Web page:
By: Isabel Wesoloski
Composting, as a method of managing organic waste, has recently gained a larger audience due to its promising potential to address the ongoing issue of food waste. As statistics reveal that global food waste accounts for almost 1.3 billion tons per year, composting has been seen as a viable solution that not only reduces food waste but also greenhouse emissions. In addition to understanding composting as a practice, it is crucial to acknowledge its impact on climate change as it advocates for environmental sustainability.
Through the process of composting, organic wastes (fruit or vegetable scraps, leaves, and garden clippings) are broken down by microorganisms into nutrient-rich compost through an aerobic and controlled environment. To put this in even simpler terms, anything that grows inevitably decomposes. Composting essentially speeds this process by allowing microorganisms into an environment where they can break down waste.
Composting offers a variety of benefits to our environment and plays a crucial role in reducing climate change. The leading benefit of composting is the redirection of organic waste from landfills, overall reducing its quantity and methane emissions.
Methane, a potent greenhouse gas, is a big contributor to climate change as it traps heat and pollutes the air. Around 11% of methane is produced in U.S. landfills. A study done by the World Bank predicts that by 2050 that number will increase to 70%. By composting, we can benefit from our organic waste and reduce the production of greenhouse emissions.
The other leading benefit of composting is the creation of fertile land and soil. Composting transforms waste into nutrient-rich compost which can act as a natural fertilizer, enhancing land and soil fertility. This reduces the need for synthetic fertilizers and harmful pesticides, furthermore minimizing the negative impacts on ecosystems.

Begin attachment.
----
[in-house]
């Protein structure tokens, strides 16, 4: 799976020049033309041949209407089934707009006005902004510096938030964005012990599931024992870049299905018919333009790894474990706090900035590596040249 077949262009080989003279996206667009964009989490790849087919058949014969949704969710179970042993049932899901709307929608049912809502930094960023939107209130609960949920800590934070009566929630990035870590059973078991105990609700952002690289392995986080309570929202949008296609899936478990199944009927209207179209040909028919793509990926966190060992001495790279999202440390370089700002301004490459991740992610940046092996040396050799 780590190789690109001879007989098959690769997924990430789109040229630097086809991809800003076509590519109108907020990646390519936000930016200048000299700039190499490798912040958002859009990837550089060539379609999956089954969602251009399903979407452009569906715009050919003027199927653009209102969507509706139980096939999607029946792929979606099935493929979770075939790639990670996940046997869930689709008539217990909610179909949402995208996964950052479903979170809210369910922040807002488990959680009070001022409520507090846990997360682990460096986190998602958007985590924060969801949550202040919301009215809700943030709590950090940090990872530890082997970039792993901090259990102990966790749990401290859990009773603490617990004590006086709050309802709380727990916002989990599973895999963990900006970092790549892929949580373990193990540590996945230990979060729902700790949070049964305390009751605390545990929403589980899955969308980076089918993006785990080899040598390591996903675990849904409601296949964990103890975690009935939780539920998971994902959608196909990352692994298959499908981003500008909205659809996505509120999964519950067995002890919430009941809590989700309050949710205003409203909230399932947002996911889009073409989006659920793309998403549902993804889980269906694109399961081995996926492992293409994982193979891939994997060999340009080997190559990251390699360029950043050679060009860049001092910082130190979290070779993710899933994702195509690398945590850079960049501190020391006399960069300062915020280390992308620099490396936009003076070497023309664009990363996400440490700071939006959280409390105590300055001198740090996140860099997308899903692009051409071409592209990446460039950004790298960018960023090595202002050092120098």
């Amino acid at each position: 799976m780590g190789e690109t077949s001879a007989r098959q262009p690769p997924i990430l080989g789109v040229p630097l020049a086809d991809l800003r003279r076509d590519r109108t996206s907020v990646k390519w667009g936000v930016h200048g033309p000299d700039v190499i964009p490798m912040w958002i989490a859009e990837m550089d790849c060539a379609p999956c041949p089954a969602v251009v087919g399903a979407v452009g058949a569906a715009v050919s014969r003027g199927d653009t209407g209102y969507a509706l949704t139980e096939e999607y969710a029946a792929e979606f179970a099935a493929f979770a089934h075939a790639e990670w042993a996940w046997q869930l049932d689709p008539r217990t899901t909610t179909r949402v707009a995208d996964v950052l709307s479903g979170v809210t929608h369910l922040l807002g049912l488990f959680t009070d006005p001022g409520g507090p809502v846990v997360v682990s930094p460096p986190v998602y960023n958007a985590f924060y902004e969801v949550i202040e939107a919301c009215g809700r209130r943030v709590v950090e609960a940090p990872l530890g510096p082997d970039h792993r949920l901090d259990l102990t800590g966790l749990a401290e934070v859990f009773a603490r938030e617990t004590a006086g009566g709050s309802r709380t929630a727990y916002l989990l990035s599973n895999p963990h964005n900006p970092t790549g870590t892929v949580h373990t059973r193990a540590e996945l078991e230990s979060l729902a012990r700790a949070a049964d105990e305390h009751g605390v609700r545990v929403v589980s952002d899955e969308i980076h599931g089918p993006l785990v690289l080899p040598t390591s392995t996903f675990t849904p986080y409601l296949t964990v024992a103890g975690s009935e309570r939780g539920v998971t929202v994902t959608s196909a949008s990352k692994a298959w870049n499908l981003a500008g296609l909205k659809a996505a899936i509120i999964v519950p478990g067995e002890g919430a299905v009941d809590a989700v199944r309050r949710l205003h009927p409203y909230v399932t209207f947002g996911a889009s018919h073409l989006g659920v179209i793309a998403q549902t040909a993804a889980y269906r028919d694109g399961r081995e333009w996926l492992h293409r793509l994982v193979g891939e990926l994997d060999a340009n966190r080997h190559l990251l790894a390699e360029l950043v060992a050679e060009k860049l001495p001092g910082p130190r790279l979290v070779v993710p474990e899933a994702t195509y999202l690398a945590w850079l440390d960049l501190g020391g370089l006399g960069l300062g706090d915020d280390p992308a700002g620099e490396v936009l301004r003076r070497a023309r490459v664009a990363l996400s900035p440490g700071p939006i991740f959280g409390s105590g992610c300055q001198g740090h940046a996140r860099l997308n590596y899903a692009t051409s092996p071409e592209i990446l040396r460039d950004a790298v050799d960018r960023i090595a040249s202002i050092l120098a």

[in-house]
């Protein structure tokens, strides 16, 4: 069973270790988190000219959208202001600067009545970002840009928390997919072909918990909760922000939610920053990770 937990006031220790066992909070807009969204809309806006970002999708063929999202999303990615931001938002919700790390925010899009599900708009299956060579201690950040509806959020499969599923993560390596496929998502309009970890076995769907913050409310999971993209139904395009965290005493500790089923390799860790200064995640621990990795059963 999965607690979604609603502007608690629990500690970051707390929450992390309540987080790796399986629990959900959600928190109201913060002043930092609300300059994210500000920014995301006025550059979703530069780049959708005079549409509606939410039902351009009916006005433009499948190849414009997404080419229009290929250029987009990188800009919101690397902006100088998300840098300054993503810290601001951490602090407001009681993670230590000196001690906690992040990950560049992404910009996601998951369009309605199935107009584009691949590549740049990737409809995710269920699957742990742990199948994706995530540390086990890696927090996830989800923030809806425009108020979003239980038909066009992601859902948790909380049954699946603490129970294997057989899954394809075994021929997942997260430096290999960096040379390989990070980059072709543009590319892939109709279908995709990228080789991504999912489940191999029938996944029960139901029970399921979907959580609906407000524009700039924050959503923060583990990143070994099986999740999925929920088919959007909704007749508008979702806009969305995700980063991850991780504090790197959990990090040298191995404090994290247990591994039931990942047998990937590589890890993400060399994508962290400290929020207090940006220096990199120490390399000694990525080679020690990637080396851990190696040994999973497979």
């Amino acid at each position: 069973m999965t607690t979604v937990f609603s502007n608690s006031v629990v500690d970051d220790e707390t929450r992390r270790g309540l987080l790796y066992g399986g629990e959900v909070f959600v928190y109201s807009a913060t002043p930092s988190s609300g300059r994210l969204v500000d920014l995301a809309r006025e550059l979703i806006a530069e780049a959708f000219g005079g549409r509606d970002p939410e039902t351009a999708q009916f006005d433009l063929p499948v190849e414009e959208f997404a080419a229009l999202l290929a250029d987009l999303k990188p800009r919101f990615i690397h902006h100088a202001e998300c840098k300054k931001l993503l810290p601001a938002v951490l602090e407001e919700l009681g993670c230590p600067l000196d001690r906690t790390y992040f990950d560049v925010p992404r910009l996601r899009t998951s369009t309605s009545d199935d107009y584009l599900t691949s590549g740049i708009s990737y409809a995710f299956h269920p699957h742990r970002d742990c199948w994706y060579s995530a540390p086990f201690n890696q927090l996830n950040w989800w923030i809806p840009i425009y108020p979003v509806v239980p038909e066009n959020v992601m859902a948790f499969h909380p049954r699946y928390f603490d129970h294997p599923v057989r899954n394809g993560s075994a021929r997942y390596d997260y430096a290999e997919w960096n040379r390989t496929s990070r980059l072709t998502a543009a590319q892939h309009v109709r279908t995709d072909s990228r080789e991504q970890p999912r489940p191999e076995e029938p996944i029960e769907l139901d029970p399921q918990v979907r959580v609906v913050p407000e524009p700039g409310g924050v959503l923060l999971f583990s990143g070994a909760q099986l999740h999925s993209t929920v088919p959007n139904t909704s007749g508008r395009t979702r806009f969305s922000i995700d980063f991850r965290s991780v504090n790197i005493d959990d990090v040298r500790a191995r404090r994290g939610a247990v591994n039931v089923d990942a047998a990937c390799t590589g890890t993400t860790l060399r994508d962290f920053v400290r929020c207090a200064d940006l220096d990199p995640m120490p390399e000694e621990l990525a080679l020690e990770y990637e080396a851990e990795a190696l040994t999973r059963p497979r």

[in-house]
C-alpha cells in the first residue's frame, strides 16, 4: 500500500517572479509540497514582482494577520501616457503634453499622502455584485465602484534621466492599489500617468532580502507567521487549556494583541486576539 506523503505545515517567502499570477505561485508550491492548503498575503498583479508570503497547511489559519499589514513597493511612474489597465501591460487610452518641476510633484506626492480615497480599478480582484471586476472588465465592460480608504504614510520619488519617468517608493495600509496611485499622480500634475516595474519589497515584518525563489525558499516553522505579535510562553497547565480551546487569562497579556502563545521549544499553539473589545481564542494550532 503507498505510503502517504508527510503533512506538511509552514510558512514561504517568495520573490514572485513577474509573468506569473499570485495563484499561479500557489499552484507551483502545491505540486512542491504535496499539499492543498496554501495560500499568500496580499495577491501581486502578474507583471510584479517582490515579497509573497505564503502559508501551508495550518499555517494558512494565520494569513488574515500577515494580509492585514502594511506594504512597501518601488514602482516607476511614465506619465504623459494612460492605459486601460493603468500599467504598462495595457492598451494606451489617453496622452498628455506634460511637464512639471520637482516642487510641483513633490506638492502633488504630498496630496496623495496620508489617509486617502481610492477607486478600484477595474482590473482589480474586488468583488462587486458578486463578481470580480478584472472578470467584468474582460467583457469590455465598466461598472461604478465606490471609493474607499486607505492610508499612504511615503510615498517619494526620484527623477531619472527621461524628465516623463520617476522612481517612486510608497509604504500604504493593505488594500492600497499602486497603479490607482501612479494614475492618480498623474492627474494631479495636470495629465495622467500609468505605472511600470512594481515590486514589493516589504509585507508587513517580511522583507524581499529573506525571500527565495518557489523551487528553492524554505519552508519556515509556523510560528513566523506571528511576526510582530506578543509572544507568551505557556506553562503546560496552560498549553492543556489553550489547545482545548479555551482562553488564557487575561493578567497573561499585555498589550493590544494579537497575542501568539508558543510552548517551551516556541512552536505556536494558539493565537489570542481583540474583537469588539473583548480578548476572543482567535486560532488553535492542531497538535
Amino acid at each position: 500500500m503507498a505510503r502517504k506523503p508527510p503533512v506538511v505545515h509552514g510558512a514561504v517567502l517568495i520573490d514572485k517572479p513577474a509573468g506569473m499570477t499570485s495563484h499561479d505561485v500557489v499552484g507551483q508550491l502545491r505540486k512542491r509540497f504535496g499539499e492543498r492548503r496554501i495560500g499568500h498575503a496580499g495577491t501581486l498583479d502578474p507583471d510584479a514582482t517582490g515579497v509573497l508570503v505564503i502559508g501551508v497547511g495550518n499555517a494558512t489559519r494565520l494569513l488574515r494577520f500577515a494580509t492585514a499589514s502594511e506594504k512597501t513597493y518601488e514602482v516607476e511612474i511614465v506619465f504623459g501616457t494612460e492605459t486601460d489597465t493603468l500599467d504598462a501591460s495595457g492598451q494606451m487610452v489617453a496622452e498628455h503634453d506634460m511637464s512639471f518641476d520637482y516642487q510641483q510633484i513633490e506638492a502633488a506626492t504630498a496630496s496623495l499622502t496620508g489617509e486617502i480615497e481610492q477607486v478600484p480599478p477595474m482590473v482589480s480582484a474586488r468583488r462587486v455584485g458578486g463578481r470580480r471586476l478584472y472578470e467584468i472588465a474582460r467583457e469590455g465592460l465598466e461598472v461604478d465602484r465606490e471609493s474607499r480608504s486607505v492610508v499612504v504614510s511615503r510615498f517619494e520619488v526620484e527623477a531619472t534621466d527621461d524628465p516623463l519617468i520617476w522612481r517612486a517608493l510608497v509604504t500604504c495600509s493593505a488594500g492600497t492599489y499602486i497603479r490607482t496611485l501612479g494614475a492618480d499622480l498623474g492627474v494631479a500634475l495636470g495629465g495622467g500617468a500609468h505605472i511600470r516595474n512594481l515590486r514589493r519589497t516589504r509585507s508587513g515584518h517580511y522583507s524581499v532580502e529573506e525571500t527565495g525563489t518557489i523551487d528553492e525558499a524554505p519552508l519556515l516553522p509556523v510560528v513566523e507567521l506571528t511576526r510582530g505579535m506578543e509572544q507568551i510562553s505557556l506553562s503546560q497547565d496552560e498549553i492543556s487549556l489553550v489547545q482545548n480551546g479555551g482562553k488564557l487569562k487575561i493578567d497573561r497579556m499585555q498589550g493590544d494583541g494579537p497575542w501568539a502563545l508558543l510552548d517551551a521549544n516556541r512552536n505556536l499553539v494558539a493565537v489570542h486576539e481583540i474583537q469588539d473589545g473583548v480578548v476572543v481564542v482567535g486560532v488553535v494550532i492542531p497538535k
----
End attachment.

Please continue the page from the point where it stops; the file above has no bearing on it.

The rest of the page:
Through the promotion of environmental and climate sustainability, both crucial benefits highlight the importance of embracing composting as a valuable practice. A practice that can positively influence the reduction of climate change.
According to Indiana University, if everyone in the U.S. switched to composting, it would have the same impact of taking 7.8 million cars off the roads. Despite this crazy statistic, the number of individuals who take concrete action in committing to composting is lacking.
Thousands of people say they would like to compost but never get around to doing it. Composting may sound confusing and even inconvenient at first, but it is simple and easy! You can compost from the comfort of your backyard or even through facilities or organizations.
Around the U.S. there are hundreds of organizations that will happily take you compostable waste and complete the process on their own. Some organizations are CompostNow and TerraCycle, but you can research and find composting organizations in your own city or state.
By redirecting organic waste from landfills, composting offers numerous benefits and paves the way to a greener and more sustainable future. It is the key pathway towards approaching food management and reducing climate change.